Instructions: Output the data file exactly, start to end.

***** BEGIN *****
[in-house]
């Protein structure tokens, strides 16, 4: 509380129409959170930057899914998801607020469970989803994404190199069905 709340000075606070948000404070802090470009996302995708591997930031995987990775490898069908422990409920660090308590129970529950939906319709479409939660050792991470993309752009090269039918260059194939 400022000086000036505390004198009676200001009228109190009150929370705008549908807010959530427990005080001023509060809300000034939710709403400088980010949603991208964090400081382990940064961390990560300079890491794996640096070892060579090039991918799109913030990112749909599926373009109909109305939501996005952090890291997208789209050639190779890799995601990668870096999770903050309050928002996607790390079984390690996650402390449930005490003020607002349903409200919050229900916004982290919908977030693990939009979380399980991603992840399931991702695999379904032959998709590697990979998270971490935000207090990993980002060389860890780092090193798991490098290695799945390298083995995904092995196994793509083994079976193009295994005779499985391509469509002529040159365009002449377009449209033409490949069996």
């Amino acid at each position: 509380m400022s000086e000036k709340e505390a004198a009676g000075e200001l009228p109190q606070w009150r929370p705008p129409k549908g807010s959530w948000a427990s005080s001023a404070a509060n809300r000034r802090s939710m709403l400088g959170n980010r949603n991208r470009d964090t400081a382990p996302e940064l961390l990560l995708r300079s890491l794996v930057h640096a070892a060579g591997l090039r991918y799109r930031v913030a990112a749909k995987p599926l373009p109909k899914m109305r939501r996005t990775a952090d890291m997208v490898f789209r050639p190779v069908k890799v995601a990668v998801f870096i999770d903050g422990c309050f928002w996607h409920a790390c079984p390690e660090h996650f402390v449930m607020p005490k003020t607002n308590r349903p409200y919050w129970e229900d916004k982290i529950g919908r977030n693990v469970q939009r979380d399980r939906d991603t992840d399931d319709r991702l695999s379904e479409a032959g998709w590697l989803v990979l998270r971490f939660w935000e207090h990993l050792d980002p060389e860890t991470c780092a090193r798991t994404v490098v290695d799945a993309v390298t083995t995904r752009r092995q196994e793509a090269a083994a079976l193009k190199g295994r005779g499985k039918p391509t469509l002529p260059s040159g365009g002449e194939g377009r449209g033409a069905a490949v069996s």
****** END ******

[in-house]
């Protein structure tokens, strides 16, 4: 509380129409959170930057899914998801607020469970989803994404190199069905 709340000075606070948000404070802090470009996302995708591997930031995987990775490898069908422990409920660090308590129970529950939906319709479409939660050792991470993309752009090269039918260059194939 400022000086000036505390004198009676200001009228109190009150929370705008549908807010959530427990005080001023509060809300000034939710709403400088980010949603991208964090400081382990940064961390990560300079890491794996640096070892060579090039991918799109913030990112749909599926373009109909109305939501996005952090890291997208789209050639190779890799995601990668870096999770903050309050928002996607790390079984390690996650402390449930005490003020607002349903409200919050229900916004982290919908977030693990939009979380399980991603992840399931991702695999379904032959998709590697990979998270971490935000207090990993980002060389860890780092090193798991490098290695799945390298083995995904092995196994793509083994079976193009295994005779499985391509469509002529040159365009002449377009449209033409490949069996």
């Amino acid at each position: 509380m400022s000086e000036k709340e505390a004198a009676g000075e200001l009228p109190q606070w009150r929370p705008p129409k549908g807010s959530w948000a427990s005080s001023a404070a509060n809300r000034r802090s939710m709403l400088g959170n980010r949603n991208r470009d964090t400081a382990p996302e940064l961390l990560l995708r300079s890491l794996v930057h640096a070892a060579g591997l090039r991918y799109r930031v913030a990112a749909k995987p599926l373009p109909k899914m109305r939501r996005t990775a952090d890291m997208v490898f789209r050639p190779v069908k890799v995601a990668v998801f870096i999770d903050g422990c309050f928002w996607h409920a790390c079984p390690e660090h996650f402390v449930m607020p005490k003020t607002n308590r349903p409200y919050w129970e229900d916004k982290i529950g919908r977030n693990v469970q939009r979380d399980r939906d991603t992840d399931d319709r991702l695999s379904e479409a032959g998709w590697l989803v990979l998270r971490f939660w935000e207090h990993l050792d980002p060389e860890t991470c780092a090193r798991t994404v490098v290695d799945a993309v390298t083995t995904r752009r092995q196994e793509a090269a083994a079976l193009k190199g295994r005779g499985k039918p391509t469509l002529p260059s040159g365009g002449e194939g377009r449209g033409a069905a490949v069996s």